It’s taken me some time to respond to the latest attack on women in the ministry from John Piper. As a husband of the best pastor I know, it’s hard not to fantasize about enacting some form of physical violence on anyone who attacks her call. But that kind of chivalric bravado is part of the patriarchy that needs to be put to death on Jesus’ cross. I haven’t known exactly how to frame what I want to say. I was going to try to write a listicle about why women make better pastors than men, but that felt uncomfortably gender essentialist and paternalistic of me. So I figured the best I could do is share my testimony of how not just female pastors in general but queer female pastors in particular have definitively shaped my theology and pastoral intuitions.
In early 2002, I was in a rough place. I had a high-stress union job in which I was failing miserably. My girlfriend was in a downward spiral of suicidal addiction. I hadn’t been to church in a while. So I decided to try out the closest church in the artsy, bohemian neighborhood where I was living. It was called Central Avenue United Methodist Church. It no longer exists. But when I walked in the door of Central Avenue, I found myself in a crowd that was about 2/3 middle aged lesbians. The first thought I had was “I’m safe here because they can’t be fundamentalist.”
That was the beginning of a journey of being mentored by queer women. I discovered the Christian gospel that I preach today in a book study with about eight middle aged lesbians and two middle aged gay guys. We read Henri Nouwen’s Life of the Beloved together. I learned that the central task of the spiritual life is to “become the beloved of God.” I learned that while saying God loves me is easy and unremarkable, embracing God’s love for me is actually a lifelong process. Honestly, I don’t think I could have been converted from my self-hatred without the gentle mentorship of my lesbian adoptive mothers at Central Avenue. The self-acceptance they modeled for me seemed the uniquely possible result of having to discover a divine grace that contradicted the church’s hatred. The voice of God is never more lovely and poignant than when it contradicts the patriarchal scoffing of the institutional church.Growing up moderate evangelical, I was very confused about the Christian gospel because it seemed like everyone around me reluctantly went along with hellfire and brimstone that they were deeply ambivalent about. Whether or not anyone actually taught me this, I thought that the only way to be right with God was to hate myself sufficiently for my sins. So I spent most of my prayer life trying to muster up enough guilt to reassure myself that I was still born again. Loving myself seemed like a dangerous, new-agey concept until my depression brought me to a place where not loving myself became more dangerous in a life and death sense.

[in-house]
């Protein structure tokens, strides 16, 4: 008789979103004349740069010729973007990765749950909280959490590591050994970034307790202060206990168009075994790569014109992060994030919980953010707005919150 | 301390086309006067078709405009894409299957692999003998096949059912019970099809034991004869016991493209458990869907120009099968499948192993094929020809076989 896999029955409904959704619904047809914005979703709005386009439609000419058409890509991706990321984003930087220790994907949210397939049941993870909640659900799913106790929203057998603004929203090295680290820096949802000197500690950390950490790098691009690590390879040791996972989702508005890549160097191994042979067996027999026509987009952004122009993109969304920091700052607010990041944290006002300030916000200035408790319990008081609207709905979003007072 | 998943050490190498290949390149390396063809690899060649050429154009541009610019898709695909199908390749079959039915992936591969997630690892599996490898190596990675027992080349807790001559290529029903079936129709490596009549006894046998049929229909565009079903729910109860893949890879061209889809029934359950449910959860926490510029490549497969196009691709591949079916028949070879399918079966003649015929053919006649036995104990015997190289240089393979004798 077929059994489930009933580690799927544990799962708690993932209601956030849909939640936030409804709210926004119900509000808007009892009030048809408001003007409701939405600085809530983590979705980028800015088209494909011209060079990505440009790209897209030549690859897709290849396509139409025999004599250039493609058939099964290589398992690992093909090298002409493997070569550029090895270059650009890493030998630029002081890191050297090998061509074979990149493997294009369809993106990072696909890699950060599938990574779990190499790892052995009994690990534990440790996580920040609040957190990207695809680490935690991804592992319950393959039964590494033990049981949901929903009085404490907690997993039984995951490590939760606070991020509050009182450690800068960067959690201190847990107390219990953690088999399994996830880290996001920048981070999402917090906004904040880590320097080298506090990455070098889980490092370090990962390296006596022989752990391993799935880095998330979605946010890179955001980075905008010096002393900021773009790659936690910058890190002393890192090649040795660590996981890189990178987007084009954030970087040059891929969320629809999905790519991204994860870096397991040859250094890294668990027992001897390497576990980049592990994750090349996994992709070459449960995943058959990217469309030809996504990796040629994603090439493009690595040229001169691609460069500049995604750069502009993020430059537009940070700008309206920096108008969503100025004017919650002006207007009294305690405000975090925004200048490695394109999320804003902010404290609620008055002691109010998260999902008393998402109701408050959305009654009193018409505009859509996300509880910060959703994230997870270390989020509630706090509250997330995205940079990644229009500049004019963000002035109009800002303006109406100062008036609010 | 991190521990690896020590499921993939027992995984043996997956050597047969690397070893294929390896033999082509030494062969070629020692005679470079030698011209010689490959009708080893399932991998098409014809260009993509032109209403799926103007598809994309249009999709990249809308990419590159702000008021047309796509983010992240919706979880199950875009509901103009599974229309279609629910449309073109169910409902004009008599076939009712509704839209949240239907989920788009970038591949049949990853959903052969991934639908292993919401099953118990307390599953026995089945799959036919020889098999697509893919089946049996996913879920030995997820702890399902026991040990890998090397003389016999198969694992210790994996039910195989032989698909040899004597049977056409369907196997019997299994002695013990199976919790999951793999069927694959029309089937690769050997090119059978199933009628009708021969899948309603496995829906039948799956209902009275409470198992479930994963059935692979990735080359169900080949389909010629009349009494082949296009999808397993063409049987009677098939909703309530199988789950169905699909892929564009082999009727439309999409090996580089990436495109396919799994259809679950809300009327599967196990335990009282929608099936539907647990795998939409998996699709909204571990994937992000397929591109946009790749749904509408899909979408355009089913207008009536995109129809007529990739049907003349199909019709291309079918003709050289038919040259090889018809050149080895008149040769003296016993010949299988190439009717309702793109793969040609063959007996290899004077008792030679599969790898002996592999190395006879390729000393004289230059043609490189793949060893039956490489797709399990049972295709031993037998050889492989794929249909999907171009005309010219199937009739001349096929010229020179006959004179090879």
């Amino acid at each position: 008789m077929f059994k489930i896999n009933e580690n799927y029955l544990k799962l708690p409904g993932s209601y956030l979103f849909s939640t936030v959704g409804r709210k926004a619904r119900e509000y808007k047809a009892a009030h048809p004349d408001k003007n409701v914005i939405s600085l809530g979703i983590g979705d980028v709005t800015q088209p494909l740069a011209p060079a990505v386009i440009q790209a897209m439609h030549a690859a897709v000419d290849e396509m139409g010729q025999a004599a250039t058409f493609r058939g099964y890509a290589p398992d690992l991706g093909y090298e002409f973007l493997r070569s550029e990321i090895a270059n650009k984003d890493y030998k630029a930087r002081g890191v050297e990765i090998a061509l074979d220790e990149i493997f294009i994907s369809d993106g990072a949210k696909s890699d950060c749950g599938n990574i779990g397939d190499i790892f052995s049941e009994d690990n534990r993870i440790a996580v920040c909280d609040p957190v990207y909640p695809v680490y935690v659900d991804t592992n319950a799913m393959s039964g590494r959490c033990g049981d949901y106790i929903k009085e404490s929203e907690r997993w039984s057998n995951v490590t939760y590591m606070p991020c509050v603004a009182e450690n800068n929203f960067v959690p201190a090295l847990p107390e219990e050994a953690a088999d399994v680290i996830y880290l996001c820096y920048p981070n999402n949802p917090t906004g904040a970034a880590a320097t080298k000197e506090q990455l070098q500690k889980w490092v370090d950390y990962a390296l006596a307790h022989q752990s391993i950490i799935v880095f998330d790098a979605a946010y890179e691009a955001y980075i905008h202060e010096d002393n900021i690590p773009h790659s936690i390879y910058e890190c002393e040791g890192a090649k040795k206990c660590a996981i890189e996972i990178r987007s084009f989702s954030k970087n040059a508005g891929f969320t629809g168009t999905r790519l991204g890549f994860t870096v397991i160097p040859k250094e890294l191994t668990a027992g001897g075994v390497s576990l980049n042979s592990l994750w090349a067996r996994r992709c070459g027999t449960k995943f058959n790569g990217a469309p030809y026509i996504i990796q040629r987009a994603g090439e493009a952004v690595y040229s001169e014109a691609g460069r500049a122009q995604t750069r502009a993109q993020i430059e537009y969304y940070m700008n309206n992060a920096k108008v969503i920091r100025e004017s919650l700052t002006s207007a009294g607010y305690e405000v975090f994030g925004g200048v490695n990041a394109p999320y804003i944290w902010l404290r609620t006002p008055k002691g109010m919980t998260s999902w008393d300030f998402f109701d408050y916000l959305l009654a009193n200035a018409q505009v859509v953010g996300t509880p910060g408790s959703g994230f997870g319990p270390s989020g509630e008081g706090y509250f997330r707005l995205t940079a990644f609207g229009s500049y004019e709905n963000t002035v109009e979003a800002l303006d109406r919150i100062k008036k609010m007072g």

I’m not going to call out the individual queer women in my life story because many of my mentors have been at least partly discreet about their identities. You know who you are if you’re reading this. Some have been ordained clergy; some have been theological scholars; some have been my direct supervisors; some have been my colleagues and comrades in struggle; some have been incredibly wise and spiritually mature laypeople; all have shepherded me with grace and truth.
There are two things I can think of to say generally about my queer female pastors (if it’s okay to make generalizations). First, they have always seemed to operate with an acute, proactive awareness of the needs of everyone in the room that I have often lacked. Second, they have addressed conflict openly, firmly, directly, and graciously. Both of these qualities I continue to pursue for my own character, but they are absolutely not first nature to me.
I don’t know to what degree character qualities correlate to identity categories. I do know that the queer women who have led and taught me have been indispensable to my Christian discipleship and my vocation as a pastor. Without them, I would be aloof, passive-aggressive, and fearfully clinging to a toxic gospel. Because of them, I know that God not only loves me but wants me desperately to love myself. I know that holiness is hospitality for the other. I know that truth sometimes requires speaking in ways that other people call “bitchy.”
It’s not my place to say what Jesus has called queer women to do in the church as unique individuals and as people who share an identity. All I can say is that they have played a tremendous role in my salvation.
Check out Queer Grace, an online encyclopedia for queer Christian life!
Follow the Mystic Soul Project, which is POC-centered space with many queer voices!
Download OurBible, which is a queer-inclusive Bible devotion app!